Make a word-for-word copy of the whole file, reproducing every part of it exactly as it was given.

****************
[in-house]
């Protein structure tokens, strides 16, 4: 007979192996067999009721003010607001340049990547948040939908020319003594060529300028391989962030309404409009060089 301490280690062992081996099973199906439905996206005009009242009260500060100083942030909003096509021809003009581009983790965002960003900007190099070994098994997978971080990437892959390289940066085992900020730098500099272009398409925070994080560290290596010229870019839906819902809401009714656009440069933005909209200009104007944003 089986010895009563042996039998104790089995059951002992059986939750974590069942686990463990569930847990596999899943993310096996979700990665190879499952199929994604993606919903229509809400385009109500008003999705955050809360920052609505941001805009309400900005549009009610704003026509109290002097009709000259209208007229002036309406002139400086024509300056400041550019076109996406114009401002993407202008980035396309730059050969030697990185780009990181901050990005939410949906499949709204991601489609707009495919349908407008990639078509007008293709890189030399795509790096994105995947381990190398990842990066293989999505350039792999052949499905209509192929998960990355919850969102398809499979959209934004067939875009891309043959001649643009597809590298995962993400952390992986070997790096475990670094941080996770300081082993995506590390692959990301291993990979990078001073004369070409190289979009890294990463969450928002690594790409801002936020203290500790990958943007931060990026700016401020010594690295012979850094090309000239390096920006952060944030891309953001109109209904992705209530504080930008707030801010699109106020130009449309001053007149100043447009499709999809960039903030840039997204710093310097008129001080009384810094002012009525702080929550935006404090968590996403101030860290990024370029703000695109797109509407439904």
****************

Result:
[in-house]
């Protein structure tokens, strides 16, 4: 007979192996067999009721003010607001340049990547948040939908020319003594060529300028391989962030309404409009060089 301490280690062992081996099973199906439905996206005009009242009260500060100083942030909003096509021809003009581009983790965002960003900007190099070994098994997978971080990437892959390289940066085992900020730098500099272009398409925070994080560290290596010229870019839906819902809401009714656009440069933005909209200009104007944003 089986010895009563042996039998104790089995059951002992059986939750974590069942686990463990569930847990596999899943993310096996979700990665190879499952199929994604993606919903229509809400385009109500008003999705955050809360920052609505941001805009309400900005549009009610704003026509109290002097009709000259209208007229002036309406002139400086024509300056400041550019076109996406114009401002993407202008980035396309730059050969030697990185780009990181901050990005939410949906499949709204991601489609707009495919349908407008990639078509007008293709890189030399795509790096994105995947381990190398990842990066293989999505350039792999052949499905209509192929998960990355919850969102398809499979959209934004067939875009891309043959001649643009597809590298995962993400952390992986070997790096475990670094941080996770300081082993995506590390692959990301291993990979990078001073004369070409190289979009890294990463969450928002690594790409801002936020203290500790990958943007931060990026700016401020010594690295012979850094090309000239390096920006952060944030891309953001109109209904992705209530504080930008707030801010699109106020130009449309001053007149100043447009499709999809960039903030840039997204710093310097008129001080009384810094002012009525702080929550935006404090968590996403101030860290990024370029703000695109797109509407439904």